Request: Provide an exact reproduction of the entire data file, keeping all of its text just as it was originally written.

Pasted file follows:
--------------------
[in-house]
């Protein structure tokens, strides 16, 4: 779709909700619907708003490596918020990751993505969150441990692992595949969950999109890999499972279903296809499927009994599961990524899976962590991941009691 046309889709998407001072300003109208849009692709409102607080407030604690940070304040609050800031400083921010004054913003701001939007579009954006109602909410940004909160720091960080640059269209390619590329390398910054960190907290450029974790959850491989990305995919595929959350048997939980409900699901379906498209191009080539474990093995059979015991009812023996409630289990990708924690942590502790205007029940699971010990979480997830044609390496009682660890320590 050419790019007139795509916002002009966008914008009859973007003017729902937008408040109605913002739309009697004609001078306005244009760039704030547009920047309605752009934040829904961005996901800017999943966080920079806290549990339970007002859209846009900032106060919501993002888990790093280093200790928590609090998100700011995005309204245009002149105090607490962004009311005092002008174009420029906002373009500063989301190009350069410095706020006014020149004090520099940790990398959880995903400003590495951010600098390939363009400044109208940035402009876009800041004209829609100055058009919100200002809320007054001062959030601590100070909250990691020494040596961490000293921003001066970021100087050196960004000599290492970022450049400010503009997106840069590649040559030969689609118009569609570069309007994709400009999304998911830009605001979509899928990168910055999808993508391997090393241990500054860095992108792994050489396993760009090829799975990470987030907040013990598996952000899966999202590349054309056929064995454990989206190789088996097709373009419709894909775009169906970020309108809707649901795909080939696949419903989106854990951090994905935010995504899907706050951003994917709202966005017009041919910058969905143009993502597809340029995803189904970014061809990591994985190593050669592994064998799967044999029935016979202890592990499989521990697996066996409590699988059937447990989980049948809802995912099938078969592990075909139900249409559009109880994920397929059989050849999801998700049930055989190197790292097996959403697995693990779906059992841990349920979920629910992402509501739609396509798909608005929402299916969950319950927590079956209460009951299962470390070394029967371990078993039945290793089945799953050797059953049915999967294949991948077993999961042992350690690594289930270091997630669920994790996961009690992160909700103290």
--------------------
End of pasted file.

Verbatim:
[in-house]
């Protein structure tokens, strides 16, 4: 779709909700619907708003490596918020990751993505969150441990692992595949969950999109890999499972279903296809499927009994599961990524899976962590991941009691 046309889709998407001072300003109208849009692709409102607080407030604690940070304040609050800031400083921010004054913003701001939007579009954006109602909410940004909160720091960080640059269209390619590329390398910054960190907290450029974790959850491989990305995919595929959350048997939980409900699901379906498209191009080539474990093995059979015991009812023996409630289990990708924690942590502790205007029940699971010990979480997830044609390496009682660890320590 050419790019007139795509916002002009966008914008009859973007003017729902937008408040109605913002739309009697004609001078306005244009760039704030547009920047309605752009934040829904961005996901800017999943966080920079806290549990339970007002859209846009900032106060919501993002888990790093280093200790928590609090998100700011995005309204245009002149105090607490962004009311005092002008174009420029906002373009500063989301190009350069410095706020006014020149004090520099940790990398959880995903400003590495951010600098390939363009400044109208940035402009876009800041004209829609100055058009919100200002809320007054001062959030601590100070909250990691020494040596961490000293921003001066970021100087050196960004000599290492970022450049400010503009997106840069590649040559030969689609118009569609570069309007994709400009999304998911830009605001979509899928990168910055999808993508391997090393241990500054860095992108792994050489396993760009090829799975990470987030907040013990598996952000899966999202590349054309056929064995454990989206190789088996097709373009419709894909775009169906970020309108809707649901795909080939696949419903989106854990951090994905935010995504899907706050951003994917709202966005017009041919910058969905143009993502597809340029995803189904970014061809990591994985190593050669592994064998799967044999029935016979202890592990499989521990697996066996409590699988059937447990989980049948809802995912099938078969592990075909139900249409559009109880994920397929059989050849999801998700049930055989190197790292097996959403697995693990779906059992841990349920979920629910992402509501739609396509798909608005929402299916969950319950927590079956209460009951299962470390070394029967371990078993039945290793089945799953050797059953049915999967294949991948077993999961042992350690690594289930270091997630669920994790996961009690992160909700103290």